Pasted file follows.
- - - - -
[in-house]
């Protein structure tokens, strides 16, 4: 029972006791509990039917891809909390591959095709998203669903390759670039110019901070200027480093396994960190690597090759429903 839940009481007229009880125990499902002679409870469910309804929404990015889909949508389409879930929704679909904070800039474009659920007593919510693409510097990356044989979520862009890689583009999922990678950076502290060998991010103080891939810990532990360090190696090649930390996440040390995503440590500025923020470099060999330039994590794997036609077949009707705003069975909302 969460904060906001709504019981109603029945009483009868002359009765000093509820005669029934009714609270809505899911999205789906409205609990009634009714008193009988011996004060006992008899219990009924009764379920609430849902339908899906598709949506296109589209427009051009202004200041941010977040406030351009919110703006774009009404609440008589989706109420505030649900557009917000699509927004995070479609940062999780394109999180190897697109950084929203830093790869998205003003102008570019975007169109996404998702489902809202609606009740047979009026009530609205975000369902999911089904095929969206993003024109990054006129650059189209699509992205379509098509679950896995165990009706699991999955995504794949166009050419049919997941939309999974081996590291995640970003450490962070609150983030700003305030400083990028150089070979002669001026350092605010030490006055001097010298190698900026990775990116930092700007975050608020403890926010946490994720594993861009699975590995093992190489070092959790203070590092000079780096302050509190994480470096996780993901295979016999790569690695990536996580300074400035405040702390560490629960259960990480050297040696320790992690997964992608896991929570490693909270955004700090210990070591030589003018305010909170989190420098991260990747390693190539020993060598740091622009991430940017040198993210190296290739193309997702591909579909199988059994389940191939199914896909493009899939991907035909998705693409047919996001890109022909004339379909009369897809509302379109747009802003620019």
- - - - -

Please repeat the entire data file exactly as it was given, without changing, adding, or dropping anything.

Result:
[in-house]
């Protein structure tokens, strides 16, 4: 029972006791509990039917891809909390591959095709998203669903390759670039110019901070200027480093396994960190690597090759429903 839940009481007229009880125990499902002679409870469910309804929404990015889909949508389409879930929704679909904070800039474009659920007593919510693409510097990356044989979520862009890689583009999922990678950076502290060998991010103080891939810990532990360090190696090649930390996440040390995503440590500025923020470099060999330039994590794997036609077949009707705003069975909302 969460904060906001709504019981109603029945009483009868002359009765000093509820005669029934009714609270809505899911999205789906409205609990009634009714008193009988011996004060006992008899219990009924009764379920609430849902339908899906598709949506296109589209427009051009202004200041941010977040406030351009919110703006774009009404609440008589989706109420505030649900557009917000699509927004995070479609940062999780394109999180190897697109950084929203830093790869998205003003102008570019975007169109996404998702489902809202609606009740047979009026009530609205975000369902999911089904095929969206993003024109990054006129650059189209699509992205379509098509679950896995165990009706699991999955995504794949166009050419049919997941939309999974081996590291995640970003450490962070609150983030700003305030400083990028150089070979002669001026350092605010030490006055001097010298190698900026990775990116930092700007975050608020403890926010946490994720594993861009699975590995093992190489070092959790203070590092000079780096302050509190994480470096996780993901295979016999790569690695990536996580300074400035405040702390560490629960259960990480050297040696320790992690997964992608896991929570490693909270955004700090210990070591030589003018305010909170989190420098991260990747390693190539020993060598740091622009991430940017040198993210190296290739193309997702591909579909199988059994389940191939199914896909493009899939991907035909998705693409047919996001890109022909004339379909009369897809509302379109747009802003620019």